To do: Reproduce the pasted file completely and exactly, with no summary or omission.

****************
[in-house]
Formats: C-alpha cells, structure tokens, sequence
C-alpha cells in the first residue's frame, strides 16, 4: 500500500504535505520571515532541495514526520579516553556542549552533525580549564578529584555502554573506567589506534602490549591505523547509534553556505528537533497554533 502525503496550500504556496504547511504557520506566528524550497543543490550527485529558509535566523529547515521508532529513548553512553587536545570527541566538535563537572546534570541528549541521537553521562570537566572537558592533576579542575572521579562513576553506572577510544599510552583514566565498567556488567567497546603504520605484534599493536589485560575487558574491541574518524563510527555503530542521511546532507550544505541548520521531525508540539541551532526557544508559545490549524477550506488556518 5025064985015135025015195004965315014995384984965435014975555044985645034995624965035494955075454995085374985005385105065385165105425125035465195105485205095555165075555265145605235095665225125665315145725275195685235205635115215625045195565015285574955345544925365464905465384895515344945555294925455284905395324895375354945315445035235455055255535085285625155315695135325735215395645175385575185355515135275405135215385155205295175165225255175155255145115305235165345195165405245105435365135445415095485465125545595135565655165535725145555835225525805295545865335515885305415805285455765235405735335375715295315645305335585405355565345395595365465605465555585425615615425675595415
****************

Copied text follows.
[in-house]
Formats: C-alpha cells, structure tokens, sequence
C-alpha cells in the first residue's frame, strides 16, 4: 500500500504535505520571515532541495514526520579516553556542549552533525580549564578529584555502554573506567589506534602490549591505523547509534553556505528537533497554533 502525503496550500504556496504547511504557520506566528524550497543543490550527485529558509535566523529547515521508532529513548553512553587536545570527541566538535563537572546534570541528549541521537553521562570537566572537558592533576579542575572521579562513576553506572577510544599510552583514566565498567556488567567497546603504520605484534599493536589485560575487558574491541574518524563510527555503530542521511546532507550544505541548520521531525508540539541551532526557544508559545490549524477550506488556518 5025064985015135025015195004965315014995384984965435014975555044985645034995624965035494955075454995085374985005385105065385165105425125035465195105485205095555165075555265145605235095665225125665315145725275195685235205635115215625045195565015285574955345544925365464905465384895515344945555294925455284905395324895375354945315445035235455055255535085285625155315695135325735215395645175385575185355515135275405135215385155205295175165225255175155255145115305235165345195165405245105435365135445415095485465125545595135565655165535725145555835225525805295545865335515885305415805285455765235405735335375715295315645305335585405355565345395595365465605465555585425615615425675595415